Yesterday I delivered a fabulous mindful photography workshop at the Dylan Thomas Centre in Swansea. Well, I say it was fabulous, it was from my perspective! It felt like I was at home. I was confident with my material and delivery and spoke with clarity and authenticity. The nine participants all seemed to enjoy the experience and it was great to see some familiar faces – attendees from previous workshops and people I have met in Swansea.
I shared my philosophy of developing mindfulness through photography and got the attendees out and about on two key activities. My overarching intention of the morning was to slow people down and tune them into the visual feast. To support this intention I shared the 4 Stage Seeing Practice and designed two activities that limit the choices photography can present.
The first activity was 100 feet/10 Photos. Pretty self explanatory? By limiting the space we have to wander we start to see more that is present. By limiting the number of photos and the time we focus the mind upon the task. As an additional support to encourage an attention to what is seen all the attendees had to turn off their review screens (or cover them up).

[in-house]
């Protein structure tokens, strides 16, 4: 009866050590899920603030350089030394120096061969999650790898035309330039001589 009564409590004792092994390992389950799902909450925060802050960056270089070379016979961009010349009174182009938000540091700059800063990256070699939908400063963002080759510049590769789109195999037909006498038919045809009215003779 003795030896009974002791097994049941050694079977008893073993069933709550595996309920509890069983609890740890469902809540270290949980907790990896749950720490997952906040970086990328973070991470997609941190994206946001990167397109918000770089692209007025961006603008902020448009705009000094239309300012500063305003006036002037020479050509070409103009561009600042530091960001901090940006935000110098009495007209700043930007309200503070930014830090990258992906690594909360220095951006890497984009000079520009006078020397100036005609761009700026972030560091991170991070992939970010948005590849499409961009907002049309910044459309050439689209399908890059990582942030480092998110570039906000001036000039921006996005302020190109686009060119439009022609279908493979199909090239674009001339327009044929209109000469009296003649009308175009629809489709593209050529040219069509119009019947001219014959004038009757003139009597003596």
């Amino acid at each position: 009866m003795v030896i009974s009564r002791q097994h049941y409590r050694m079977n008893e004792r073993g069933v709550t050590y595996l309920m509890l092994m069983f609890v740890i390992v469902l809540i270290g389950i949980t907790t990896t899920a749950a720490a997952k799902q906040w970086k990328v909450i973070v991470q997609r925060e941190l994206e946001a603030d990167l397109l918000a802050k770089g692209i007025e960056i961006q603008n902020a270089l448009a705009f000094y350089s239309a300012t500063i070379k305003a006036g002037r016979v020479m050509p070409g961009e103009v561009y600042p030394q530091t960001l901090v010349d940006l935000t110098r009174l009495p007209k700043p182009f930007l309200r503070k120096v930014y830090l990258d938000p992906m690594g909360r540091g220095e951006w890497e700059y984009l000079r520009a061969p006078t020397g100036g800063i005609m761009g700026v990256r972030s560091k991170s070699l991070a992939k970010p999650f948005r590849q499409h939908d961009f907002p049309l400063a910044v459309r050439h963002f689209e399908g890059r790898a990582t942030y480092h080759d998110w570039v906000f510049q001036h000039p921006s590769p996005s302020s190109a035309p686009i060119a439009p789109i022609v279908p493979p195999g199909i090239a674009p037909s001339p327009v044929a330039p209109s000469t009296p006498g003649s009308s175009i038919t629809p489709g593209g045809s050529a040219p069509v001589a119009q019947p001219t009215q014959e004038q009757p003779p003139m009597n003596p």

This has two effects. Firstly, it means that you either have to use the viewfinder, or if you don’t have one then you have to imagine what the camera is seeing. Secondly, you can’t see what you have taken or how many. So you have to pay attention to the visual and the moment of pressing the shutter. And then you have to remember how many photos you have taken!
At the end of the activity everybody shared 1 or 2 of their favourites and you can view them in the first slideshow on the right. Click on the right hand arrow on the photo to advance through the slideshow.
The second activity included different limitations. There was still a time limit, but this time seeing the screen was allowed. However, only two photos were required and each one had to respond to a phrase, one photo for each. The two phrases were: I am Great and Right Now. And here are their photos in the second slideshow.